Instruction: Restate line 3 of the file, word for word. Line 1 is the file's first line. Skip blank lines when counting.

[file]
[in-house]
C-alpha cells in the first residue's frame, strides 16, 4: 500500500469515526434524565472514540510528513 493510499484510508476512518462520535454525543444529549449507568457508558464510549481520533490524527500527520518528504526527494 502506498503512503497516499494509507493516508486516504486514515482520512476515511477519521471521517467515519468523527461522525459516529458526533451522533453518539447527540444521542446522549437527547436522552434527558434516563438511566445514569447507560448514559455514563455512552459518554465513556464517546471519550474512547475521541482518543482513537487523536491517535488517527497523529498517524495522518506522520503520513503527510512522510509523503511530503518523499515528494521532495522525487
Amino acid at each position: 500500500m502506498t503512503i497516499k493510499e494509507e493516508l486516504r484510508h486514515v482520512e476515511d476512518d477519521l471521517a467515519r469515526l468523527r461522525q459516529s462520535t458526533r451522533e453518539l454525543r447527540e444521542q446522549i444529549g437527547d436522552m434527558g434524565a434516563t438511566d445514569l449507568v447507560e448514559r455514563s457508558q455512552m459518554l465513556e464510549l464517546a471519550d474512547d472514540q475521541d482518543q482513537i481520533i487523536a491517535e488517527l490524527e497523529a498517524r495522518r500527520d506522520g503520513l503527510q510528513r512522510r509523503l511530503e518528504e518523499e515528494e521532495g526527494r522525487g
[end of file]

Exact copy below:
Amino acid at each position: 500500500m502506498t503512503i497516499k493510499e494509507e493516508l486516504r484510508h486514515v482520512e476515511d476512518d477519521l471521517a467515519r469515526l468523527r461522525q459516529s462520535t458526533r451522533e453518539l454525543r447527540e444521542q446522549i444529549g437527547d436522552m434527558g434524565a434516563t438511566d445514569l449507568v447507560e448514559r455514563s457508558q455512552m459518554l465513556e464510549l464517546a471519550d474512547d472514540q475521541d482518543q482513537i481520533i487523536a491517535e488517527l490524527e497523529a498517524r495522518r500527520d506522520g503520513l503527510q510528513r512522510r509523503l511530503e518528504e518523499e515528494e521532495g526527494r522525487g